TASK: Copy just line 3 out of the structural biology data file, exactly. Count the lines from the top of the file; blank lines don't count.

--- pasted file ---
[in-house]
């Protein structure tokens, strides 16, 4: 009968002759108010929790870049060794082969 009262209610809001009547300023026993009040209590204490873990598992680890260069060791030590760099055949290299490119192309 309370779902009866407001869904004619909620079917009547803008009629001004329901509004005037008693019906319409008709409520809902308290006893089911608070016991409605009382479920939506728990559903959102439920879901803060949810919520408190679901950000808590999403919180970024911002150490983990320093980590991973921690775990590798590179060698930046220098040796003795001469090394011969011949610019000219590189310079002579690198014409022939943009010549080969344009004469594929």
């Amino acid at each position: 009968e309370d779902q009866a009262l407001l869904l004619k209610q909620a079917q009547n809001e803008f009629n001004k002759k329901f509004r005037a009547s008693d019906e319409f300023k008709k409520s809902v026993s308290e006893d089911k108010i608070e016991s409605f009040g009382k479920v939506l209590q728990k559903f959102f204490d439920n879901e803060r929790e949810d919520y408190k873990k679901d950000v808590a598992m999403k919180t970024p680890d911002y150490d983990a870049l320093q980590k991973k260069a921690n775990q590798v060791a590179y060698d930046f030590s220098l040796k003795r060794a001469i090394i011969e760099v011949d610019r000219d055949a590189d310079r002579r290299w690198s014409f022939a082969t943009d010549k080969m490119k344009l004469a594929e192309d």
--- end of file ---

């Amino acid at each position: 009968e309370d779902q009866a009262l407001l869904l004619k209610q909620a079917q009547n809001e803008f009629n001004k002759k329901f509004r005037a009547s008693d019906e319409f300023k008709k409520s809902v026993s308290e006893d089911k108010i608070e016991s409605f009040g009382k479920v939506l209590q728990k559903f959102f204490d439920n879901e803060r929790e949810d919520y408190k873990k679901d950000v808590a598992m999403k919180t970024p680890d911002y150490d983990a870049l320093q980590k991973k260069a921690n775990q590798v060791a590179y060698d930046f030590s220098l040796k003795r060794a001469i090394i011969e760099v011949d610019r000219d055949a590189d310079r002579r290299w690198s014409f022939a082969t943009d010549k080969m490119k344009l004469a594929e192309d």